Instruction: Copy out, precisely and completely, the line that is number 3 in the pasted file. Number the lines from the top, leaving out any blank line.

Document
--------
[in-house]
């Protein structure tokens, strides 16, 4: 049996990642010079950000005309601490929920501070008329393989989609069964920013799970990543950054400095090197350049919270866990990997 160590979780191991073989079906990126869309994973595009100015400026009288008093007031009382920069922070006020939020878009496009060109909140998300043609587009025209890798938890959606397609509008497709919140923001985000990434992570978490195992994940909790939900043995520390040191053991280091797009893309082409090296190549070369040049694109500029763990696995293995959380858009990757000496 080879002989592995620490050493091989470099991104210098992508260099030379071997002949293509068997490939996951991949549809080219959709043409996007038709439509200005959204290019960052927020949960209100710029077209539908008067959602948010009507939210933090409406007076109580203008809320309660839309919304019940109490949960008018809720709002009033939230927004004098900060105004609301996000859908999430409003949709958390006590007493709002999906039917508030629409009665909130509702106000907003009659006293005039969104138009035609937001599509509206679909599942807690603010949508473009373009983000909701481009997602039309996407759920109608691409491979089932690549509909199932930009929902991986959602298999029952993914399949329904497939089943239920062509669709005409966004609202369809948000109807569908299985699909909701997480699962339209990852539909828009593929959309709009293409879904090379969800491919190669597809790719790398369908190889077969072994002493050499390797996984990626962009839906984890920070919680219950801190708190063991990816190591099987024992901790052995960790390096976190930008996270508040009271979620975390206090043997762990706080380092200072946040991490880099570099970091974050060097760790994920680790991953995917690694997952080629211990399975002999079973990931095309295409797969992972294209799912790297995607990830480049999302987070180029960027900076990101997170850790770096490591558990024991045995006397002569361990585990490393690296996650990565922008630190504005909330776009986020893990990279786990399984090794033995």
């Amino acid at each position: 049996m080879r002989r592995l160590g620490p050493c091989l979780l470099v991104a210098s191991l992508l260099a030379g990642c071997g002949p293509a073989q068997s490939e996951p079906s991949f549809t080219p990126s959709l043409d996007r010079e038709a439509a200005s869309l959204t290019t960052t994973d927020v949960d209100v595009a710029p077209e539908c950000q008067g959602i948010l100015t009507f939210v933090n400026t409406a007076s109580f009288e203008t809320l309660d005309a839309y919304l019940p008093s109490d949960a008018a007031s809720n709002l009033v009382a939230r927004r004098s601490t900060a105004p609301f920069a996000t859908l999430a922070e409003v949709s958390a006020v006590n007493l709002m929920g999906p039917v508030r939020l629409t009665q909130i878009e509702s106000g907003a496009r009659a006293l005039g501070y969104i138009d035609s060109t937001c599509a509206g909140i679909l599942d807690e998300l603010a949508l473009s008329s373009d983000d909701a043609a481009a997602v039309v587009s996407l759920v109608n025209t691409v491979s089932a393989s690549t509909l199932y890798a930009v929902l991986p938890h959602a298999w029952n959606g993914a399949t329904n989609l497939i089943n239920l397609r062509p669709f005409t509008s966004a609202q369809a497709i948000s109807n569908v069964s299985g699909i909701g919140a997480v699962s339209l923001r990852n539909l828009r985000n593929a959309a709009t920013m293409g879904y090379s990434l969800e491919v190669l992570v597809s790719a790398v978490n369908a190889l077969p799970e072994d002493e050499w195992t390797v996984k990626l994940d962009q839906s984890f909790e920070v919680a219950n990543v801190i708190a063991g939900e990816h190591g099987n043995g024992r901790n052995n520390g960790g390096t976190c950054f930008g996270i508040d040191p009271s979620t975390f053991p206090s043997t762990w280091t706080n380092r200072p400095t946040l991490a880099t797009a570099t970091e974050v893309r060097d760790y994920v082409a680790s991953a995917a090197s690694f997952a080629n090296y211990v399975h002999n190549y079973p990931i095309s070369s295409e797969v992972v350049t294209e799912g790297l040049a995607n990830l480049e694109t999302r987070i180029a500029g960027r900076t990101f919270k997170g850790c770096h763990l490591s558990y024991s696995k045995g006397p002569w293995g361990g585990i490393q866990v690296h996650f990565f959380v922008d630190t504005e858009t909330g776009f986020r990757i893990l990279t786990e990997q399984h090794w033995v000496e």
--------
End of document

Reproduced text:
């Amino acid at each position: 049996m080879r002989r592995l160590g620490p050493c091989l979780l470099v991104a210098s191991l992508l260099a030379g990642c071997g002949p293509a073989q068997s490939e996951p079906s991949f549809t080219p990126s959709l043409d996007r010079e038709a439509a200005s869309l959204t290019t960052t994973d927020v949960d209100v595009a710029p077209e539908c950000q008067g959602i948010l100015t009507f939210v933090n400026t409406a007076s109580f009288e203008t809320l309660d005309a839309y919304l019940p008093s109490d949960a008018a007031s809720n709002l009033v009382a939230r927004r004098s601490t900060a105004p609301f920069a996000t859908l999430a922070e409003v949709s958390a006020v006590n007493l709002m929920g999906p039917v508030r939020l629409t009665q909130i878009e509702s106000g907003a496009r009659a006293l005039g501070y969104i138009d035609s060109t937001c599509a509206g909140i679909l599942d807690e998300l603010a949508l473009s008329s373009d983000d909701a043609a481009a997602v039309v587009s996407l759920v109608n025209t691409v491979s089932a393989s690549t509909l199932y890798a930009v929902l991986p938890h959602a298999w029952n959606g993914a399949t329904n989609l497939i089943n239920l397609r062509p669709f005409t509008s966004a609202q369809a497709i948000s109807n569908v069964s299985g699909i909701g919140a997480v699962s339209l923001r990852n539909l828009r985000n593929a959309a709009t920013m293409g879904y090379s990434l969800e491919v190669l992570v597809s790719a790398v978490n369908a190889l077969p799970e072994d002493e050499w195992t390797v996984k990626l994940d962009q839906s984890f909790e920070v919680a219950n990543v801190i708190a063991g939900e990816h190591g099987n043995g024992r901790n052995n520390g960790g390096t976190c950054f930008g996270i508040d040191p009271s979620t975390f053991p206090s043997t762990w280091t706080n380092r200072p400095t946040l991490a880099t797009a570099t970091e974050v893309r060097d760790y994920v082409a680790s991953a995917a090197s690694f997952a080629n090296y211990v399975h002999n190549y079973p990931i095309s070369s295409e797969v992972v350049t294209e799912g790297l040049a995607n990830l480049e694109t999302r987070i180029a500029g960027r900076t990101f919270k997170g850790c770096h763990l490591s558990y024991s696995k045995g006397p002569w293995g361990g585990i490393q866990v690296h996650f990565f959380v922008d630190t504005e858009t909330g776009f986020r990757i893990l990279t786990e990997q399984h090794w033995v000496e």